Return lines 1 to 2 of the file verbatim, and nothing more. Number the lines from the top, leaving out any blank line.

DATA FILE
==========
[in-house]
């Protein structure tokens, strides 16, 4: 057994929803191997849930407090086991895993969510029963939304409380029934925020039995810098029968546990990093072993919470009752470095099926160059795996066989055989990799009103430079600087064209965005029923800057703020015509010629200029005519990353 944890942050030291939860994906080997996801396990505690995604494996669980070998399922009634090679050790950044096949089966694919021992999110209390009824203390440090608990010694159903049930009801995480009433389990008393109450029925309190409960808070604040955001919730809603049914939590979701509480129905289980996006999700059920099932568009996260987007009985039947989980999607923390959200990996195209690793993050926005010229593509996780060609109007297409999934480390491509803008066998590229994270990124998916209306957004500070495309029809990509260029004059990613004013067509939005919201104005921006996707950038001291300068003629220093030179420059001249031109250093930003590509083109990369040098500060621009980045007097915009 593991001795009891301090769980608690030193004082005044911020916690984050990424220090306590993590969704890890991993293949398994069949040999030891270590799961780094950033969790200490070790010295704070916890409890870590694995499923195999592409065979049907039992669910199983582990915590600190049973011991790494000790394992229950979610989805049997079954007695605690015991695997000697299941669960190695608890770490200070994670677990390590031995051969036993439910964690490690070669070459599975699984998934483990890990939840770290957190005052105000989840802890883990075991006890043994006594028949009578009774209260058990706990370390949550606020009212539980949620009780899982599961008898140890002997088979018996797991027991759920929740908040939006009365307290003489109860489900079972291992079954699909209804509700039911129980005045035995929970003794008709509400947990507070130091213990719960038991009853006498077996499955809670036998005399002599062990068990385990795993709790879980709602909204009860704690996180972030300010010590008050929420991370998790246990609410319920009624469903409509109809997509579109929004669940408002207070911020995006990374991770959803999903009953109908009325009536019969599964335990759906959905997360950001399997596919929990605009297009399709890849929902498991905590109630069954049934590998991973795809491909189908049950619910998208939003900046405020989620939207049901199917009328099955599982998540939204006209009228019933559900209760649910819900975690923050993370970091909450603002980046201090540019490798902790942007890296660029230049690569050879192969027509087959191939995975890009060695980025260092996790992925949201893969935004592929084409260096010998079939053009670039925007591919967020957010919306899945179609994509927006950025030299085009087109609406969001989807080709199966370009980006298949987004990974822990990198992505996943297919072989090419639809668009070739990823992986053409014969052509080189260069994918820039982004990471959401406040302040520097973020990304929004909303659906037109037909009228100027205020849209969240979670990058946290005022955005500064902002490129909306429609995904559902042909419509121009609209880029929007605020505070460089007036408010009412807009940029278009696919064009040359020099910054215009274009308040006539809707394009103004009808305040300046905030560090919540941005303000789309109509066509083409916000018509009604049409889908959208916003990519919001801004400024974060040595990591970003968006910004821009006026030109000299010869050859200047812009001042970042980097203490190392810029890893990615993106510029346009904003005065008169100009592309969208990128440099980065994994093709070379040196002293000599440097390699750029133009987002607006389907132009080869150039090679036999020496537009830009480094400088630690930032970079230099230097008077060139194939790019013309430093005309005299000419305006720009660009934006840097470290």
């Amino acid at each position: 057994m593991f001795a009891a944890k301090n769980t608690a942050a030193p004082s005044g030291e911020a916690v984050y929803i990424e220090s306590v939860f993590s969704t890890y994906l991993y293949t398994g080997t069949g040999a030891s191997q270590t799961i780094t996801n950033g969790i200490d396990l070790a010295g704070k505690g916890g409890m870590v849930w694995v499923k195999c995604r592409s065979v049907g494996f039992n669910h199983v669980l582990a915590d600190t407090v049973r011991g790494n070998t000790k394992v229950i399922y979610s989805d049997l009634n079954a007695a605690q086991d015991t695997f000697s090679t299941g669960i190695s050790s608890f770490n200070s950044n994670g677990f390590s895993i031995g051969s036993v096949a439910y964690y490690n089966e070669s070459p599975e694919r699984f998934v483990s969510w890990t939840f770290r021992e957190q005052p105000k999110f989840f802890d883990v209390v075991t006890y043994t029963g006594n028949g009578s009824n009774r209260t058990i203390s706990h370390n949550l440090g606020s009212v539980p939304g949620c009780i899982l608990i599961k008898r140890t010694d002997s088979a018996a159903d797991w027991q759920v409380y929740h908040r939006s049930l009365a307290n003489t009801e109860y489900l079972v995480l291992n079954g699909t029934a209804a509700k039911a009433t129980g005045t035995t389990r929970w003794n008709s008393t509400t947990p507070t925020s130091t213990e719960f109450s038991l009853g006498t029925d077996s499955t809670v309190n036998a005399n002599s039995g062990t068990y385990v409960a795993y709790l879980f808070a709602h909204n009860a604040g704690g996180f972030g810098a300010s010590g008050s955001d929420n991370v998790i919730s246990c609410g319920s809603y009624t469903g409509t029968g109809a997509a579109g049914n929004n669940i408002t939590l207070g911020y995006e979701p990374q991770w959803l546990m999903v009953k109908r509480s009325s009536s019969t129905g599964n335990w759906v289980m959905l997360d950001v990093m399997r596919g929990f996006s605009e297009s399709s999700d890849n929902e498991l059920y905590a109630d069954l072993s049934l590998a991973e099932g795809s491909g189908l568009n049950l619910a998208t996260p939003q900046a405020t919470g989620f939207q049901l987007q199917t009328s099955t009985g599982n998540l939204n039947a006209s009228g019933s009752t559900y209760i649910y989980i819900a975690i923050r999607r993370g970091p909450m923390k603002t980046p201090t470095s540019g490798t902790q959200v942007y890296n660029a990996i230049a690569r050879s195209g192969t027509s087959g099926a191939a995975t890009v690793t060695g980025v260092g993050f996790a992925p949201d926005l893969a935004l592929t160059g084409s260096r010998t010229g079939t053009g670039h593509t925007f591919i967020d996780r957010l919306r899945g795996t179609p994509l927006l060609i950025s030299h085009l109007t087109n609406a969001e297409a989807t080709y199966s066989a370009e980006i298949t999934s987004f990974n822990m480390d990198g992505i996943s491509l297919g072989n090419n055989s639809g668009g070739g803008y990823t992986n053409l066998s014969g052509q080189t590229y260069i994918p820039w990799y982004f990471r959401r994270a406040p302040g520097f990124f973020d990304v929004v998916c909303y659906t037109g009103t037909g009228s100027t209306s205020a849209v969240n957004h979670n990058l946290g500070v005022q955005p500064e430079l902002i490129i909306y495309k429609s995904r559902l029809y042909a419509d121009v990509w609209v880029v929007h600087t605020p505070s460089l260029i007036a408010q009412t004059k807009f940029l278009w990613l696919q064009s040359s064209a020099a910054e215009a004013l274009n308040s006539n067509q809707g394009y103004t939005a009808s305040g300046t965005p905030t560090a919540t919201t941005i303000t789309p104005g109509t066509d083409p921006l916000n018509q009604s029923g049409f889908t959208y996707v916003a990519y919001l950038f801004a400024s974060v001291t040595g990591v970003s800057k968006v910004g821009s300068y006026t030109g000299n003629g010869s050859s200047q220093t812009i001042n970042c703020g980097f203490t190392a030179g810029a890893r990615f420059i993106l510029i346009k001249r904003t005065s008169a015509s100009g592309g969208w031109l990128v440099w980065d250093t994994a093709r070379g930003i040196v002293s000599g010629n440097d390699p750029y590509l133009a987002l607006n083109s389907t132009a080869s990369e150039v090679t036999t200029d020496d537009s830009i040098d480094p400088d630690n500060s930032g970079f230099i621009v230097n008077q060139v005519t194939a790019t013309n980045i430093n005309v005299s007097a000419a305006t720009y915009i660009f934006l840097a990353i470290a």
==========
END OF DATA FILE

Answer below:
[in-house]
């Protein structure tokens, strides 16, 4: 057994929803191997849930407090086991895993969510029963939304409380029934925020039995810098029968546990990093072993919470009752470095099926160059795996066989055989990799009103430079600087064209965005029923800057703020015509010629200029005519990353 944890942050030291939860994906080997996801396990505690995604494996669980070998399922009634090679050790950044096949089966694919021992999110209390009824203390440090608990010694159903049930009801995480009433389990008393109450029925309190409960808070604040955001919730809603049914939590979701509480129905289980996006999700059920099932568009996260987007009985039947989980999607923390959200990996195209690793993050926005010229593509996780060609109007297409999934480390491509803008066998590229994270990124998916209306957004500070495309029809990509260029004059990613004013067509939005919201104005921006996707950038001291300068003629220093030179420059001249031109250093930003590509083109990369040098500060621009980045007097915009 593991001795009891301090769980608690030193004082005044911020916690984050990424220090306590993590969704890890991993293949398994069949040999030891270590799961780094950033969790200490070790010295704070916890409890870590694995499923195999592409065979049907039992669910199983582990915590600190049973011991790494000790394992229950979610989805049997079954007695605690015991695997000697299941669960190695608890770490200070994670677990390590031995051969036993439910964690490690070669070459599975699984998934483990890990939840770290957190005052105000989840802890883990075991006890043994006594028949009578009774209260058990706990370390949550606020009212539980949620009780899982599961008898140890002997088979018996797991027991759920929740908040939006009365307290003489109860489900079972291992079954699909209804509700039911129980005045035995929970003794008709509400947990507070130091213990719960038991009853006498077996499955809670036998005399002599062990068990385990795993709790879980709602909204009860704690996180972030300010010590008050929420991370998790246990609410319920009624469903409509109809997509579109929004669940408002207070911020995006990374991770959803999903009953109908009325009536019969599964335990759906959905997360950001399997596919929990605009297009399709890849929902498991905590109630069954049934590998991973795809491909189908049950619910998208939003900046405020989620939207049901199917009328099955599982998540939204006209009228019933559900209760649910819900975690923050993370970091909450603002980046201090540019490798902790942007890296660029230049690569050879192969027509087959191939995975890009060695980025260092996790992925949201893969935004592929084409260096010998079939053009670039925007591919967020957010919306899945179609994509927006950025030299085009087109609406969001989807080709199966370009980006298949987004990974822990990198992505996943297919072989090419639809668009070739990823992986053409014969052509080189260069994918820039982004990471959401406040302040520097973020990304929004909303659906037109037909009228100027205020849209969240979670990058946290005022955005500064902002490129909306429609995904559902042909419509121009609209880029929007605020505070460089007036408010009412807009940029278009696919064009040359020099910054215009274009308040006539809707394009103004009808305040300046905030560090919540941005303000789309109509066509083409916000018509009604049409889908959208916003990519919001801004400024974060040595990591970003968006910004821009006026030109000299010869050859200047812009001042970042980097203490190392810029890893990615993106510029346009904003005065008169100009592309969208990128440099980065994994093709070379040196002293000599440097390699750029133009987002607006389907132009080869150039090679036999020496537009830009480094400088630690930032970079230099230097008077060139194939790019013309430093005309005299000419305006720009660009934006840097470290």